Securus Communications can help business owners put security training in place if your organisation doesn’t currently offer such security training to staff. Data has shown that companies can reduce the threat of phishing scams by teaching and reinforcing the concepts taught in cybersecurity training.
11. Change Your Email Password Monthly
One of the simplest ways to protect staff email accounts is to force a monthly password change in combination with a password vault. Once a hacker infiltrates a single employee’s email account, they have access to that individual’s contacts to send malicious emails that the recipient may treat as authentic.
A password vault is a software application that stores passwords in a single, secure digital location. The vault encrypts stored passwords and provides users with a single master password for accessing all the passwords in the vault.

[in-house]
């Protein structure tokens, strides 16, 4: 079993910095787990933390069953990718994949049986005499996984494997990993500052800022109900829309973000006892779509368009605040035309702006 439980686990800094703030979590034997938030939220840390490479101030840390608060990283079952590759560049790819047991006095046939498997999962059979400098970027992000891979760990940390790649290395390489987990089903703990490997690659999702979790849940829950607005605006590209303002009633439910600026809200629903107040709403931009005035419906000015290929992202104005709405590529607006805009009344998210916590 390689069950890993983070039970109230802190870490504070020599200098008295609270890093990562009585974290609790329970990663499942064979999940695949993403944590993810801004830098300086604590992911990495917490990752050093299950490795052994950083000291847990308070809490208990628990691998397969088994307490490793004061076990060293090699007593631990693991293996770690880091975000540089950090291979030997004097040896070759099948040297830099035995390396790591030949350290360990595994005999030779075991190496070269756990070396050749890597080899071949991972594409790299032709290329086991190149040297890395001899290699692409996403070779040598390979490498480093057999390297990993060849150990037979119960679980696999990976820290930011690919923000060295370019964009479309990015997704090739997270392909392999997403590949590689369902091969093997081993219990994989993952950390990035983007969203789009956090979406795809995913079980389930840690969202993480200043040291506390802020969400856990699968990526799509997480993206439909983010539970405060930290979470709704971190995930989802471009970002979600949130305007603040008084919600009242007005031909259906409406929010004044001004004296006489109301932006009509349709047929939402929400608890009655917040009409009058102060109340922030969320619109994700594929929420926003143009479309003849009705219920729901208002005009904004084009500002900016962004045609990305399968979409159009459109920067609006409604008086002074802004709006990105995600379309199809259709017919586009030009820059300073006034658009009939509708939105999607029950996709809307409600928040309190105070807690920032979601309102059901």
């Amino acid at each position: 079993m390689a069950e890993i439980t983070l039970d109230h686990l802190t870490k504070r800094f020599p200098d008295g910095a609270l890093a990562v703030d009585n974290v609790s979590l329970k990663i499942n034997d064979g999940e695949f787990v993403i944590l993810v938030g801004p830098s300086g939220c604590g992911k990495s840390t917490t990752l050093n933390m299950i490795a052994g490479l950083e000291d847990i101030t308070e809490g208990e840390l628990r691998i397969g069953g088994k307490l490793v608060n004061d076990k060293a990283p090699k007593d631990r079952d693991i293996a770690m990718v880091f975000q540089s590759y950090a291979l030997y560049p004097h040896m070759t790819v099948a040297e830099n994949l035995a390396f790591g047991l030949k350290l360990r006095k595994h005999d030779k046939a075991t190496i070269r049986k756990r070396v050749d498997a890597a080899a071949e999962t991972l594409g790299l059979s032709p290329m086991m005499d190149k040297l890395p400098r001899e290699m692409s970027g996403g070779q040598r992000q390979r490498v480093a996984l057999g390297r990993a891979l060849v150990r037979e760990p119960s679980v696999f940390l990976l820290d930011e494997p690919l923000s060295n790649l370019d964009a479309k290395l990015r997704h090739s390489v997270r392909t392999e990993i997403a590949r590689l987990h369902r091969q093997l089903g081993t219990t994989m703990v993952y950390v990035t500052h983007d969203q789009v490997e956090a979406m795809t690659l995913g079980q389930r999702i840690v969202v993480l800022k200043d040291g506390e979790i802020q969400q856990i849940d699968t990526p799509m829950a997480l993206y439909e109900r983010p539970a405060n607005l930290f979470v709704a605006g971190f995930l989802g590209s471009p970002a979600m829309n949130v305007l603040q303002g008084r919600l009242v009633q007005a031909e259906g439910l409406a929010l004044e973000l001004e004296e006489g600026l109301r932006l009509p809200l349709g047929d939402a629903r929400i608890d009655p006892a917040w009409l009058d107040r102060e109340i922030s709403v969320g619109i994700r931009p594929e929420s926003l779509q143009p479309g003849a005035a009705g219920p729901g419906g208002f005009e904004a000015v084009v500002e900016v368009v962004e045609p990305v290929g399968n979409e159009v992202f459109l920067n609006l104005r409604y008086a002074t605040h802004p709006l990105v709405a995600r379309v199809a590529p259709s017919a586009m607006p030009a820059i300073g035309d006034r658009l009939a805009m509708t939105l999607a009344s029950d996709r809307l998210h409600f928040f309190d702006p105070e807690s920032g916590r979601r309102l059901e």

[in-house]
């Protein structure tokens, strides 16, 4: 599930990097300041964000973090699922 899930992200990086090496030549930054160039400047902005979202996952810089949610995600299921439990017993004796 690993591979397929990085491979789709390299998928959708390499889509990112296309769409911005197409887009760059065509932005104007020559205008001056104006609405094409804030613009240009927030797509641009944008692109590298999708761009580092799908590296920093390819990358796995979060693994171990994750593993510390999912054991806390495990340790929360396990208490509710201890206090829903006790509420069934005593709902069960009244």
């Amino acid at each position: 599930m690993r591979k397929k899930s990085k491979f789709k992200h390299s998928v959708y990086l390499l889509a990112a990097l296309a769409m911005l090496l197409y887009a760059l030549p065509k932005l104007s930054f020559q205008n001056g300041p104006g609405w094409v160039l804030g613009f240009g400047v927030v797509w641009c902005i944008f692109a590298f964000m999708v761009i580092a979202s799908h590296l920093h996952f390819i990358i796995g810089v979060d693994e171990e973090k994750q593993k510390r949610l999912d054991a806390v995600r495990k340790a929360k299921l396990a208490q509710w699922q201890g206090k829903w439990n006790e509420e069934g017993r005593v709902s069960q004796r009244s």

12. If A Suspicious Link Is Clicked
If you inadvertently click on a link or download what you thought was a legitimate app, immediately reporting it to IT security is vital so they can act to mitigate the damage. Keeping quiet allows the damage to spread unchecked throughout the network.
IT security teams remain vigilant when monitoring, blocking, and mitigating malware and other threats. However, many breaches occur through Business Email Compromise (BEC), so end-user awareness is the best form of defence. By training staff to identify and report suspicious emails, your organisation can prevent BEC attacks from becoming a problem.
From anti-malware, anti-phishing, SEO poisoning, and 2FA to SASE and cloud-based air-gap immutable backup storage, Securus has a security solution to suit your requirement and budget. If you would like to discuss your network security requirements in more detail with one of our cyber security professionals, please don’t hesitate to get in touch.